The Curious Story of London’s First Coffeehouses (1650–1675)

coffee englandIn his 1621 opusThe Anato­my of Melan­choly, Robert Bur­ton wrote, “The Turks have a drink called cof­fa (for they use no wine), so named of a berry as black as soot, and as bit­ter … which they sip still of, and sup as warm as they can suf­fer; they spend much time in those cof­fa-hous­es, which are some­what like our ale­hous­es or tav­erns…”

Sev­er­al decades lat­er, read­ers would require no such expla­na­tions: Eng­land would be awash in cof­fee­hous­es, num­ber­ing in the thou­sands. The curi­ous sto­ry of how the British swapped much of their dai­ly ale con­sump­tion for this “syrop of soot, or essence of old shoes,” is told by Matthew Green in “The Lost World of The Lon­don Cof­fee House,” on the Pub­lic Domain Review.

Pri­or to 1652, when Pasqua Rosée estab­lished a small cof­fee­house in St. Michael’s Alley in Lon­don, cof­fee was vir­tu­al­ly unknown in Eng­land. Rosée, a ser­vant of a cof­fee-lov­ing trad­er to the Lev­ant, found tremen­dous suc­cess with his ven­ture and, accord­ing to Green, was soon sell­ing over 600 serv­ings a day. Above, read­ers can view Rosée’s orig­i­nal hand­bill, where the entre­pre­neur adver­tised both the ther­a­peu­tic and pro­phy­lac­tic effects of his wares on diges­tion, headaches, rheuma­tism, con­sump­tion, cough, drop­sy, gout, scurvy, and mis­car­riages. It’s a won­der any­one ever drink­ing the stuff got sick.

Cof­fee­hous­es quick­ly became pop­u­lar places for men to con­verse and con­gre­gate, and Green notes that women soon grew tired of their absence. This exas­per­a­tion mount­ed until the 1674 Women’s Peti­tion Against Cof­fee, which claimed that “Exces­sive use of that New­fan­gled, Abom­inable, Hea­then­ish Liquor called COFFEE” led to England’s falling birthrate, mak­ing men “as unfruit­ful as the sandy deserts, from where that unhap­py berry is said to be brought.” Men, as they are wont to do, expressed their dis­agree­ment, and stat­ed in Men’s Answer to the Women’s Peti­tion Against Cof­fee that cof­fee made “the erec­tion more vig­or­ous, the ejac­u­la­tion more full, add[ing] a spir­i­tu­al ascen­den­cy to the sperm.”

A year lat­er, cof­fee­hous­es found more for­mi­da­ble oppo­si­tion in the form of King Charles II, who issued the “Procla­ma­tion for the sup­pres­sion of Cof­fee Hous­es” in 1675. Charles, how­ev­er, was more inter­est­ed in their polit­i­cal effects than the spir­i­tu­al ascen­den­cy of his sub­jects’ sperm. Cof­fee­hous­es pro­vid­ed an oppor­tu­ni­ty for more mind­ful and seri­ous con­ver­sa­tions than did ale­hous­es, and allowed any­one who paid the sin­gle pen­ny entrance charge to par­tic­i­pate in dis­cus­sions — to Charles, these were the ide­al cir­cum­stances for plot­ting sedi­tion and trea­son among the pop­u­lace. Despite the King’s procla­ma­tion, the cof­fee­hous­es, buoyed by a sup­port­ive pub­lic, pre­vailed.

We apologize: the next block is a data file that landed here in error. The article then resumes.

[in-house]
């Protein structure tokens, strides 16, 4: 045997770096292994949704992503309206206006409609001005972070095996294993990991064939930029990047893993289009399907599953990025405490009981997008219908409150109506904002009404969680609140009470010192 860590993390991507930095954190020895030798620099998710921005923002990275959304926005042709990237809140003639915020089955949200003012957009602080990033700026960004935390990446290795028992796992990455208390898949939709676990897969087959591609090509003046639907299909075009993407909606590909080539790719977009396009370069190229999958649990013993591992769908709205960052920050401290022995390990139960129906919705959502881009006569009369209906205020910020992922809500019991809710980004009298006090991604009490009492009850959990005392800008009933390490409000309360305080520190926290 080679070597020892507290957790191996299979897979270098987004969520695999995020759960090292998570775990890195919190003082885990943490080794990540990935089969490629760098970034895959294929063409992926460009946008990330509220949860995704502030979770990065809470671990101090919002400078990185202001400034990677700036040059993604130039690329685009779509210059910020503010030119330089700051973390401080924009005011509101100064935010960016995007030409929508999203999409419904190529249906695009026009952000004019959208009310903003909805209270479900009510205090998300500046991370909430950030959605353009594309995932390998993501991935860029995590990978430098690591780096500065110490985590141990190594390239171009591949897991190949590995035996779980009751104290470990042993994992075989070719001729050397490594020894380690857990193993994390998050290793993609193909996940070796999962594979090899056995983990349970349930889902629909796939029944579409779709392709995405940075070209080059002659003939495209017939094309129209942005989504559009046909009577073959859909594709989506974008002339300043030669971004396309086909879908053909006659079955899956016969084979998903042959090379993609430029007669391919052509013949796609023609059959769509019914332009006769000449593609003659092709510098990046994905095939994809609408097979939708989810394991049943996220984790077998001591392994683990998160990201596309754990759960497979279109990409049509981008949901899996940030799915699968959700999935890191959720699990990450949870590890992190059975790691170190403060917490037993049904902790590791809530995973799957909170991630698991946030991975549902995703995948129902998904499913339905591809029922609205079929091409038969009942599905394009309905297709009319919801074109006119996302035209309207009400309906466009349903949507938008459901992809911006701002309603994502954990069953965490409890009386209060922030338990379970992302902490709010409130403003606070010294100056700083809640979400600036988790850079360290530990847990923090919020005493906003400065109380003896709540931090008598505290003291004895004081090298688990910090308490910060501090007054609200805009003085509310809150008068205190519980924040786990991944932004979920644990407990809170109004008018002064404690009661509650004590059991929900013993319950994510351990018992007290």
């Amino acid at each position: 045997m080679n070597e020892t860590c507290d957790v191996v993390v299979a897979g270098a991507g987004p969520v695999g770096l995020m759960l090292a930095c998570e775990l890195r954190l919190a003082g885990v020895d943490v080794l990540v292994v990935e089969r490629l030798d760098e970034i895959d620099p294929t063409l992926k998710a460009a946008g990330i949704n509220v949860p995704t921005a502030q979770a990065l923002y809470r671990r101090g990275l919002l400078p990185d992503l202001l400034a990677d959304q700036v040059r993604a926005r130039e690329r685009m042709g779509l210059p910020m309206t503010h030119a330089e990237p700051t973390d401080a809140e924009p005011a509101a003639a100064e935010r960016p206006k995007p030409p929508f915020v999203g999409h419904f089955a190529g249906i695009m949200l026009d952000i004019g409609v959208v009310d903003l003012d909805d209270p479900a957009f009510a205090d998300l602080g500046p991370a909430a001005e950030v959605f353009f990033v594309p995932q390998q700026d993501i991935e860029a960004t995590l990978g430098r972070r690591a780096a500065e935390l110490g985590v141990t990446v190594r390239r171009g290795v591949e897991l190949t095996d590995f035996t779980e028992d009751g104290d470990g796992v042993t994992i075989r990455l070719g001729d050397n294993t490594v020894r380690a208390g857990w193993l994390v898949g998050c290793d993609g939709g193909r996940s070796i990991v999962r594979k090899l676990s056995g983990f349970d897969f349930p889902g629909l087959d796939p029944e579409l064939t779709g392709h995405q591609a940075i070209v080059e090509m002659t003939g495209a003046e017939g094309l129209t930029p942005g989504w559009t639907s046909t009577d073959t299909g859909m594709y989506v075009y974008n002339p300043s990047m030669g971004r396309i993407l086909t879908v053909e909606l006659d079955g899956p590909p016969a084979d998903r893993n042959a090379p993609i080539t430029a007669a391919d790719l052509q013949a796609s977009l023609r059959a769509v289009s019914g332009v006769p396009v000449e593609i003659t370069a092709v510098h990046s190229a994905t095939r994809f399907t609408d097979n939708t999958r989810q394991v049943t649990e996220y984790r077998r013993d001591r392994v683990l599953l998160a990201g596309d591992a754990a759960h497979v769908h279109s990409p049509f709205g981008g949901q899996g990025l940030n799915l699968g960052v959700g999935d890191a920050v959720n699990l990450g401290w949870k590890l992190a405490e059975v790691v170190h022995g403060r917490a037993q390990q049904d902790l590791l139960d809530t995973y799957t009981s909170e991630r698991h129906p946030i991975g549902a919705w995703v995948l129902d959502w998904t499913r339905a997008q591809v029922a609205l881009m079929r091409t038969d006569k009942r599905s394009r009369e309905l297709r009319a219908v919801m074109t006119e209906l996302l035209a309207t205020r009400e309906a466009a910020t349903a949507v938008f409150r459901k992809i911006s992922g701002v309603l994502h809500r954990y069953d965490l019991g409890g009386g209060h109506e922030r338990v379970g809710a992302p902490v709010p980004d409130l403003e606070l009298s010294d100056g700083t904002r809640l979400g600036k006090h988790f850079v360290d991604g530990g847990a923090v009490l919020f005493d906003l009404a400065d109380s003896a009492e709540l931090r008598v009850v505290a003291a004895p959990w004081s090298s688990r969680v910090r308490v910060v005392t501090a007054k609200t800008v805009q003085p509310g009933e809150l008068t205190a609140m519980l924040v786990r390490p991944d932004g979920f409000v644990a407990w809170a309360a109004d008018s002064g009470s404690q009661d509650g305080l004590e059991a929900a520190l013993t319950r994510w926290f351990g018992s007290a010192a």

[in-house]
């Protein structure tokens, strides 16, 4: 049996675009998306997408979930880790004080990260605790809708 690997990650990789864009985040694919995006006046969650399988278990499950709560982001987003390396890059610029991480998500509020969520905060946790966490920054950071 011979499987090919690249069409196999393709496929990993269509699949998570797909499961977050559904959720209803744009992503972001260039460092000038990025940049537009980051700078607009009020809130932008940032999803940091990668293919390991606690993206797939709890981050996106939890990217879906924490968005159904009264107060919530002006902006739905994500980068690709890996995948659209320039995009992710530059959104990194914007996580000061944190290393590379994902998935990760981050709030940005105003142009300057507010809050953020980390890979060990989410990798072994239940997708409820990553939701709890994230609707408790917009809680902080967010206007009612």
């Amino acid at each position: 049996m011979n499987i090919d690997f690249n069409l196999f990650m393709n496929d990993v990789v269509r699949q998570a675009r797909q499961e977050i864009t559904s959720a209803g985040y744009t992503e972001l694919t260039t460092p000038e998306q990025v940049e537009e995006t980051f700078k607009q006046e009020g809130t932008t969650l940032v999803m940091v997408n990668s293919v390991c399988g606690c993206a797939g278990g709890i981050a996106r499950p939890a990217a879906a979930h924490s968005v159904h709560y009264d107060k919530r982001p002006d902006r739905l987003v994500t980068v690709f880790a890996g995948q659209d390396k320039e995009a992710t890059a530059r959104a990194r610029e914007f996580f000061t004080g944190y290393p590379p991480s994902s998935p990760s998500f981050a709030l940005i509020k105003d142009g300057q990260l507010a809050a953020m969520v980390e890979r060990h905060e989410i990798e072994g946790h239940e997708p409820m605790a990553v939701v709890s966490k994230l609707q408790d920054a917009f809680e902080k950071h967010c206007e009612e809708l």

To read Green’s fas­ci­nat­ing essay in full, includ­ing a descrip­tion of the cof­fee­house fre­quent­ed by Alexan­der Pope, Jonathan Swift, Joseph Addi­son, and Richard Steele, head over to the Pub­lic Domain Review.

Ilia Blin­d­er­man is a Mon­tre­al-based cul­ture and sci­ence writer. Fol­low him at @iliablinderman.

Relat­ed Con­tent:

Hon­oré de Balzac Writes About “The Plea­sures and Pains of Cof­fee,” and His Epic Cof­fee Addic­tion

Men In Com­mer­cials Being Jerks About Cof­fee: A Mashup of 1950s & 1960s TV Ads


The His­to­ry of Cof­fee and How It Trans­formed Our World

Black Cof­fee: Doc­u­men­tary Cov­ers the His­to­ry, Pol­i­tics & Eco­nom­ics of the “Most Wide­ly Tak­en Legal Drug”


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  • Dave Tjart says:

    My father would have rejoiced to read this his­to­ry of the ear­ly pop­u­lar­i­ty of cof­fee! He liked noth­ing bet­ter than to sit in the shade of his enor­mous wil­low tree, on a hot day–and drink hot cof­fee! He claimed it quenched his thirst bet­ter than cold bev­er­ages. I don’t, how­ev­er, recall him ever prais­ing its con­tri­bu­tion to the spir­i­tu­al ascen­dan­cy of his sperm …

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